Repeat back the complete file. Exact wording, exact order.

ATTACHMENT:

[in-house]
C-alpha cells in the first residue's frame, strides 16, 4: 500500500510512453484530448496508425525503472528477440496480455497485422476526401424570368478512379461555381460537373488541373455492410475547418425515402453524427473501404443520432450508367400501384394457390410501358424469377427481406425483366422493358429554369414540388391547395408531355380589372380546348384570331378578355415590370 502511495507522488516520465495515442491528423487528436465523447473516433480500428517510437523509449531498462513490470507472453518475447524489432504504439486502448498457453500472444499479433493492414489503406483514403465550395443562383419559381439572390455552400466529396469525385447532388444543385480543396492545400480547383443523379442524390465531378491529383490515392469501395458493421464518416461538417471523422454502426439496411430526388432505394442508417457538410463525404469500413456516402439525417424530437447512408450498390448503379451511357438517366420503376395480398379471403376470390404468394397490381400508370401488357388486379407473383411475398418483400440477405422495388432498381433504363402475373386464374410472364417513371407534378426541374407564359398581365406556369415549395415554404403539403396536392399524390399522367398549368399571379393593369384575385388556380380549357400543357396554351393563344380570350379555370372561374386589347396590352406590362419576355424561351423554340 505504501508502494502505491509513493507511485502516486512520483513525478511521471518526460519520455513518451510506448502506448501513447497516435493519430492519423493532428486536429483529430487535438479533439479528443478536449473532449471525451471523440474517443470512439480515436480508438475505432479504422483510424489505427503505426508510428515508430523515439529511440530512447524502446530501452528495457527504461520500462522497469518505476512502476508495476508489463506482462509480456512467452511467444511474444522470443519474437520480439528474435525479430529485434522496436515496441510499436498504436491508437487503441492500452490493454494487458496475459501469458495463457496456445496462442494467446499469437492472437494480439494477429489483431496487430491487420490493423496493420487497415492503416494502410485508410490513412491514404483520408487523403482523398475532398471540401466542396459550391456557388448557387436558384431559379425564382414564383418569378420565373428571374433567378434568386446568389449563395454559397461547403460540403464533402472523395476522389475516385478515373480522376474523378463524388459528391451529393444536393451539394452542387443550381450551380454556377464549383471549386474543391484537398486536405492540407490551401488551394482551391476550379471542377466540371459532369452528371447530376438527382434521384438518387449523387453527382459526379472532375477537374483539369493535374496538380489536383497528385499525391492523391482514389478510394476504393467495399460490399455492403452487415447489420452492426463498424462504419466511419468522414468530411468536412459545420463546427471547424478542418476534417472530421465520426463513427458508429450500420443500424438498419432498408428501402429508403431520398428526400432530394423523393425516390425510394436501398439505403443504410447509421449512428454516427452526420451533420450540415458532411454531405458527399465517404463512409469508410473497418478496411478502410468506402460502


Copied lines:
[in-house]
C-alpha cells in the first residue's frame, strides 16, 4: 500500500510512453484530448496508425525503472528477440496480455497485422476526401424570368478512379461555381460537373488541373455492410475547418425515402453524427473501404443520432450508367400501384394457390410501358424469377427481406425483366422493358429554369414540388391547395408531355380589372380546348384570331378578355415590370 502511495507522488516520465495515442491528423487528436465523447473516433480500428517510437523509449531498462513490470507472453518475447524489432504504439486502448498457453500472444499479433493492414489503406483514403465550395443562383419559381439572390455552400466529396469525385447532388444543385480543396492545400480547383443523379442524390465531378491529383490515392469501395458493421464518416461538417471523422454502426439496411430526388432505394442508417457538410463525404469500413456516402439525417424530437447512408450498390448503379451511357438517366420503376395480398379471403376470390404468394397490381400508370401488357388486379407473383411475398418483400440477405422495388432498381433504363402475373386464374410472364417513371407534378426541374407564359398581365406556369415549395415554404403539403396536392399524390399522367398549368399571379393593369384575385388556380380549357400543357396554351393563344380570350379555370372561374386589347396590352406590362419576355424561351423554340 505504501508502494502505491509513493507511485502516486512520483513525478511521471518526460519520455513518451510506448502506448501513447497516435493519430492519423493532428486536429483529430487535438479533439479528443478536449473532449471525451471523440474517443470512439480515436480508438475505432479504422483510424489505427503505426508510428515508430523515439529511440530512447524502446530501452528495457527504461520500462522497469518505476512502476508495476508489463506482462509480456512467452511467444511474444522470443519474437520480439528474435525479430529485434522496436515496441510499436498504436491508437487503441492500452490493454494487458496475459501469458495463457496456445496462442494467446499469437492472437494480439494477429489483431496487430491487420490493423496493420487497415492503416494502410485508410490513412491514404483520408487523403482523398475532398471540401466542396459550391456557388448557387436558384431559379425564382414564383418569378420565373428571374433567378434568386446568389449563395454559397461547403460540403464533402472523395476522389475516385478515373480522376474523378463524388459528391451529393444536393451539394452542387443550381450551380454556377464549383471549386474543391484537398486536405492540407490551401488551394482551391476550379471542377466540371459532369452528371447530376438527382434521384438518387449523387453527382459526379472532375477537374483539369493535374496538380489536383497528385499525391492523391482514389478510394476504393467495399460490399455492403452487415447489420452492426463498424462504419466511419468522414468530411468536412459545420463546427471547424478542418476534417472530421465520426463513427458508429450500420443500424438498419432498408428501402429508403431520398428526400432530394423523393425516390425510394436501398439505403443504410447509421449512428454516427452526420451533420450540415458532411454531405458527399465517404463512409469508410473497418478496411478502410468506402460502